We have a directed graph $G=(V,A)$ with $V=\{1,2,...,n\}$ where for each $(i,j)$ the distance $l(i,j)\in A$ is known. We want to find a pyramidal tour that has minimal length and that includes all points exactly once. A tour is pyramidal if it is of the form: $(n\rightarrow 1 \rightarrow n)$ such that all points in $n\rightarrow 1 $ are decreasing and all points in $1\rightarrow n$ are increasing (example: $(6,5,4,2,1,3,6)$.
I want to find a solution to this problem using Dynamic Programming where $f(i,j)$ is the length of the shortest pyramidal path $(i\rightarrow 1 \rightarrow j)$.
My solution is the following:

$f(i,j)=\begin{Bmatrix} min_{1\leq k<i}(f(k,1)+l(i,k)),\text{when } j=1 \\ min_{1\leq r<j}(f(1,r)+l(r,i)),\text{when } i=1 \\ min_{\begin{matrix} 1\leq k<i \\1\leq r<j,\end{matrix} }(f(k,r)+l(i,k)+l(r,j),\text{when } j>1, i>1 \end{Bmatrix}$

Assuming that $f(1,1)=0$ we find the shortest possible tour by compution $f(n,n)$ is this correct?

  • $\begingroup$ Can you provide more details regarding $l$? E.g. is it symmetrical, does it respect the triangle inequality, is it additive, etc. $\endgroup$ – orlp Mar 29 '17 at 15:39
  • $\begingroup$ I have no information about the distance only that it is known $\endgroup$ – Anabella Woud Mar 29 '17 at 16:07
  • $\begingroup$ We discourage "please check whether my answer is correct" questions, as only "yes/no" answers are possible, which won't help you or future visitors. See here and here. Can you edit your post to ask about a specific conceptual issue you're uncertain about? As a rule of thumb, a good conceptual question should be useful even to someone who isn't looking at the problem you happen to be working on. If you just need someone to check your work, you might seek out a friend, classmate, or teacher. $\endgroup$ – D.W. Mar 29 '17 at 17:21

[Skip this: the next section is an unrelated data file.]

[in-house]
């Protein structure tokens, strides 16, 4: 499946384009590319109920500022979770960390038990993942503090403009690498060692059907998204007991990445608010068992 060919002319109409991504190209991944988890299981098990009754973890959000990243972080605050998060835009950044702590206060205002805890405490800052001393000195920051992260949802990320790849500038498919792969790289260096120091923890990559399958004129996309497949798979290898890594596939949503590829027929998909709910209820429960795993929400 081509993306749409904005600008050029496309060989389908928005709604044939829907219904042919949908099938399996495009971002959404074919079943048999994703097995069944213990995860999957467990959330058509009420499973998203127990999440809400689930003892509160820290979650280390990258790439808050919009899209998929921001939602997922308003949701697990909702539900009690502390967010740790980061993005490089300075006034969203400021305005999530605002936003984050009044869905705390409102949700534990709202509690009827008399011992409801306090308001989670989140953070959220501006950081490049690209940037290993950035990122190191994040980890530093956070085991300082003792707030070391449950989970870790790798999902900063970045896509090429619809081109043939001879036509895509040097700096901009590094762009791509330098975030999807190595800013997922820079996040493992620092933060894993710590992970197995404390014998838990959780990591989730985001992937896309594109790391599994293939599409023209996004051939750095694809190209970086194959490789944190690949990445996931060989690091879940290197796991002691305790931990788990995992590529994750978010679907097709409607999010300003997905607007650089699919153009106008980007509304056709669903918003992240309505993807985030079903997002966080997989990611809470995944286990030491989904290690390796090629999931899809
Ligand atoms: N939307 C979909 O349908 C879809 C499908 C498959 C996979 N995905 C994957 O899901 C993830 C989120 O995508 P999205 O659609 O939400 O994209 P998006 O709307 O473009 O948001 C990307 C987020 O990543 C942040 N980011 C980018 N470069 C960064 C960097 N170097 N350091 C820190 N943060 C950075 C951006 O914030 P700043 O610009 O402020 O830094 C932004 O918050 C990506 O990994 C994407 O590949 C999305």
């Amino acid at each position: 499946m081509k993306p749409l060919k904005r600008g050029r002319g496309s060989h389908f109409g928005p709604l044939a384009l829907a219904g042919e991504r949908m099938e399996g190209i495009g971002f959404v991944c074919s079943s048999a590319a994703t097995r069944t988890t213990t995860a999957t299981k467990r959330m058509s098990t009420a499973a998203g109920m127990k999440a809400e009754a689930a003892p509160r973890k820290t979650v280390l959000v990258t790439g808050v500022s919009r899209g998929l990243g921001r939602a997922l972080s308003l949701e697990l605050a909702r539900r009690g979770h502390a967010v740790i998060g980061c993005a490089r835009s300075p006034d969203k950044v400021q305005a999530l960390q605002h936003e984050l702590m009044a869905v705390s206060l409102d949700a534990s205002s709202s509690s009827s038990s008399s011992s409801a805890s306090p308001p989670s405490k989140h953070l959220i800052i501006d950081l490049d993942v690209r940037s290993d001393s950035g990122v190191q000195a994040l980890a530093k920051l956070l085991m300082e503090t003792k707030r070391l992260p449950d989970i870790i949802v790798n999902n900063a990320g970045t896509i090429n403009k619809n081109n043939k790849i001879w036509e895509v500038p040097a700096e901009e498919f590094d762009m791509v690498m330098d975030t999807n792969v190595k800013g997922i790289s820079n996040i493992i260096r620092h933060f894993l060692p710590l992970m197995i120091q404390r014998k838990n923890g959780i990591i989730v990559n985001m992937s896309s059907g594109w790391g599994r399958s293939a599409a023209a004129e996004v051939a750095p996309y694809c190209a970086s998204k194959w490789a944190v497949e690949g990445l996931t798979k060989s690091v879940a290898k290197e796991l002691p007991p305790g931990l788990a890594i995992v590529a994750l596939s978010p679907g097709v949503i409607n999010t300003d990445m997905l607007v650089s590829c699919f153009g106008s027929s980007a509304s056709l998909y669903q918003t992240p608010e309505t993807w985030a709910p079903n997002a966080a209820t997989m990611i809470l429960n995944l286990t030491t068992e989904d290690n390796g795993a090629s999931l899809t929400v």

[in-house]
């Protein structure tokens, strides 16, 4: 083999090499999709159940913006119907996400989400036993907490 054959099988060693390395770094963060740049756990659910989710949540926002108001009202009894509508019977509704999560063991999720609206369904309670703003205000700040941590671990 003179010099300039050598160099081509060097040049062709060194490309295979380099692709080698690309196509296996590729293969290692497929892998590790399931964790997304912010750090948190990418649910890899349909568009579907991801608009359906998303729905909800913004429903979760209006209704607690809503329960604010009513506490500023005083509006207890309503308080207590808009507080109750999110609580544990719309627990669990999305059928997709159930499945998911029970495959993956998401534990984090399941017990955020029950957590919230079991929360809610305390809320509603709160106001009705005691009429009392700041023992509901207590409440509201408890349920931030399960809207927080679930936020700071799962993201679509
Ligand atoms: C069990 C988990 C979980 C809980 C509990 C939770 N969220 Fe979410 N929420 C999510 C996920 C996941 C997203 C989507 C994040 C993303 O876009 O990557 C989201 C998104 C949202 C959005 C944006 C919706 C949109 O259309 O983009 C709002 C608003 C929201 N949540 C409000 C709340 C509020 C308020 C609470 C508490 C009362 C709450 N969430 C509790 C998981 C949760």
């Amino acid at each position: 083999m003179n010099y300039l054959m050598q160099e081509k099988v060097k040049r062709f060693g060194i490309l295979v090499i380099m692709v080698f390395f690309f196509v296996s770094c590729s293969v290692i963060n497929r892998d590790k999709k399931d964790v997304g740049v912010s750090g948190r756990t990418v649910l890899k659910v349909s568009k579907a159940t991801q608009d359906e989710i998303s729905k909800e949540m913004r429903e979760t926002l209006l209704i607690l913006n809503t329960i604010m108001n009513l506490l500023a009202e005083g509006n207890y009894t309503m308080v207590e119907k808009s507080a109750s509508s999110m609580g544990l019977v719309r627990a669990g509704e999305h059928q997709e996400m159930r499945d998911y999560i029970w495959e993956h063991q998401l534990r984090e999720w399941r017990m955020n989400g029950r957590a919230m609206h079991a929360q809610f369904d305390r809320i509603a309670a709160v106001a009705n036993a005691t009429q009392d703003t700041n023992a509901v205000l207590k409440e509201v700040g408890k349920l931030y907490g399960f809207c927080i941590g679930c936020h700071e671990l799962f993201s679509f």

• $\begingroup$ To check whether your answer is correct, try proving that it is correct. Also useful: implement it, generate a million random test cases, and see if it gives the right answer for each one (by comparing its output to a reference algorithm that is known to be correct -- e.g., one that works by brute force). Have you tried either of those? $\endgroup$ – D.W. Mar 29 '17 at 17:22

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